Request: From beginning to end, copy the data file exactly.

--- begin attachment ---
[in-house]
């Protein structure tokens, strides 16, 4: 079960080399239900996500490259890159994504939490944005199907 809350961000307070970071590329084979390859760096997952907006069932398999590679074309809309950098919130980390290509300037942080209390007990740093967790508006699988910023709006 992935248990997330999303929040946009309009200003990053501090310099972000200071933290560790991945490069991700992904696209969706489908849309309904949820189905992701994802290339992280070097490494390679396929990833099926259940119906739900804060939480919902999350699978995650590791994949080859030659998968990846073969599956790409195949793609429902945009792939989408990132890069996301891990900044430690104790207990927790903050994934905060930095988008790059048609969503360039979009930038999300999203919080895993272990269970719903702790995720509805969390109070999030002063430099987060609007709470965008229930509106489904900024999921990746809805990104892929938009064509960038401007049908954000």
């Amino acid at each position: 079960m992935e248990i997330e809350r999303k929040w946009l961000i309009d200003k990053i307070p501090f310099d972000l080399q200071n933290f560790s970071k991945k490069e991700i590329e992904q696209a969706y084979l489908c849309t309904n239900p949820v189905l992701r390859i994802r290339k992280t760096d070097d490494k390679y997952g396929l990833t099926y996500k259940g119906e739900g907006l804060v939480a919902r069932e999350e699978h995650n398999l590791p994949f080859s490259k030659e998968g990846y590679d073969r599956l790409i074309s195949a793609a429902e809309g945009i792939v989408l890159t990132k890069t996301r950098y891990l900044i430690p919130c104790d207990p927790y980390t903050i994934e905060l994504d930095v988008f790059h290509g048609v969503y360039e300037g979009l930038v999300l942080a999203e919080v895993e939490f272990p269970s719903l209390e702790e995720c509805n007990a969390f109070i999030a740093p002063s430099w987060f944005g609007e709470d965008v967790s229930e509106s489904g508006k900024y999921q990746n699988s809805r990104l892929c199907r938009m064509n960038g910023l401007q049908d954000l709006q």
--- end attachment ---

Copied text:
[in-house]
């Protein structure tokens, strides 16, 4: 079960080399239900996500490259890159994504939490944005199907 809350961000307070970071590329084979390859760096997952907006069932398999590679074309809309950098919130980390290509300037942080209390007990740093967790508006699988910023709006 992935248990997330999303929040946009309009200003990053501090310099972000200071933290560790991945490069991700992904696209969706489908849309309904949820189905992701994802290339992280070097490494390679396929990833099926259940119906739900804060939480919902999350699978995650590791994949080859030659998968990846073969599956790409195949793609429902945009792939989408990132890069996301891990900044430690104790207990927790903050994934905060930095988008790059048609969503360039979009930038999300999203919080895993272990269970719903702790995720509805969390109070999030002063430099987060609007709470965008229930509106489904900024999921990746809805990104892929938009064509960038401007049908954000």
């Amino acid at each position: 079960m992935e248990i997330e809350r999303k929040w946009l961000i309009d200003k990053i307070p501090f310099d972000l080399q200071n933290f560790s970071k991945k490069e991700i590329e992904q696209a969706y084979l489908c849309t309904n239900p949820v189905l992701r390859i994802r290339k992280t760096d070097d490494k390679y997952g396929l990833t099926y996500k259940g119906e739900g907006l804060v939480a919902r069932e999350e699978h995650n398999l590791p994949f080859s490259k030659e998968g990846y590679d073969r599956l790409i074309s195949a793609a429902e809309g945009i792939v989408l890159t990132k890069t996301r950098y891990l900044i430690p919130c104790d207990p927790y980390t903050i994934e905060l994504d930095v988008f790059h290509g048609v969503y360039e300037g979009l930038v999300l942080a999203e919080v895993e939490f272990p269970s719903l209390e702790e995720c509805n007990a969390f109070i999030a740093p002063s430099w987060f944005g609007e709470d965008v967790s229930e509106s489904g508006k900024y999921q990746n699988s809805r990104l892929c199907r938009m064509n960038g910023l401007q049908d954000l709006q």